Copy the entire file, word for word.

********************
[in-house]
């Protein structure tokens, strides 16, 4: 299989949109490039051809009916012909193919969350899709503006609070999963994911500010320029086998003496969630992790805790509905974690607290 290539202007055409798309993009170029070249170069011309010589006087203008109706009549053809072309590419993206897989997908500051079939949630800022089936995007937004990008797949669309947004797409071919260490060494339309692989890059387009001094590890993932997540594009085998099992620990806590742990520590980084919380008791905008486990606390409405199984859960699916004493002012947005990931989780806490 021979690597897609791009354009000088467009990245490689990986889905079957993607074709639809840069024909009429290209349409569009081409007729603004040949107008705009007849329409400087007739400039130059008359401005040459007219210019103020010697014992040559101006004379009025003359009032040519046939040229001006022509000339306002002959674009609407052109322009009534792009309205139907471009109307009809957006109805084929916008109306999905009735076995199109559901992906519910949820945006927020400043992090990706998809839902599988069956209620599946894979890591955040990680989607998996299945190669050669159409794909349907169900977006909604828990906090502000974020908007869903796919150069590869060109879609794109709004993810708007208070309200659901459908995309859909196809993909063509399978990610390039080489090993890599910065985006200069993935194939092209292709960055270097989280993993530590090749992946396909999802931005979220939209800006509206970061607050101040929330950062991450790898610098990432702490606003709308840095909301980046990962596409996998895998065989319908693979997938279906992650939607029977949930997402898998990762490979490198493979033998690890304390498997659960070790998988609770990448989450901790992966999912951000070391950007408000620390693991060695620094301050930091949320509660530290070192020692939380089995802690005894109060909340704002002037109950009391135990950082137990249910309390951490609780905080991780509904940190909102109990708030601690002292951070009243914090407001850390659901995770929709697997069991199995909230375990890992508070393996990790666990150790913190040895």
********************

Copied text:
[in-house]
């Protein structure tokens, strides 16, 4: 299989949109490039051809009916012909193919969350899709503006609070999963994911500010320029086998003496969630992790805790509905974690607290 290539202007055409798309993009170029070249170069011309010589006087203008109706009549053809072309590419993206897989997908500051079939949630800022089936995007937004990008797949669309947004797409071919260490060494339309692989890059387009001094590890993932997540594009085998099992620990806590742990520590980084919380008791905008486990606390409405199984859960699916004493002012947005990931989780806490 021979690597897609791009354009000088467009990245490689990986889905079957993607074709639809840069024909009429290209349409569009081409007729603004040949107008705009007849329409400087007739400039130059008359401005040459007219210019103020010697014992040559101006004379009025003359009032040519046939040229001006022509000339306002002959674009609407052109322009009534792009309205139907471009109307009809957006109805084929916008109306999905009735076995199109559901992906519910949820945006927020400043992090990706998809839902599988069956209620599946894979890591955040990680989607998996299945190669050669159409794909349907169900977006909604828990906090502000974020908007869903796919150069590869060109879609794109709004993810708007208070309200659901459908995309859909196809993909063509399978990610390039080489090993890599910065985006200069993935194939092209292709960055270097989280993993530590090749992946396909999802931005979220939209800006509206970061607050101040929330950062991450790898610098990432702490606003709308840095909301980046990962596409996998895998065989319908693979997938279906992650939607029977949930997402898998990762490979490198493979033998690890304390498997659960070790998988609770990448989450901790992966999912951000070391950007408000620390693991060695620094301050930091949320509660530290070192020692939380089995802690005894109060909340704002002037109950009391135990950082137990249910309390951490609780905080991780509904940190909102109990708030601690002292951070009243914090407001850390659901995770929709697997069991199995909230375990890992508070393996990790666990150790913190040895």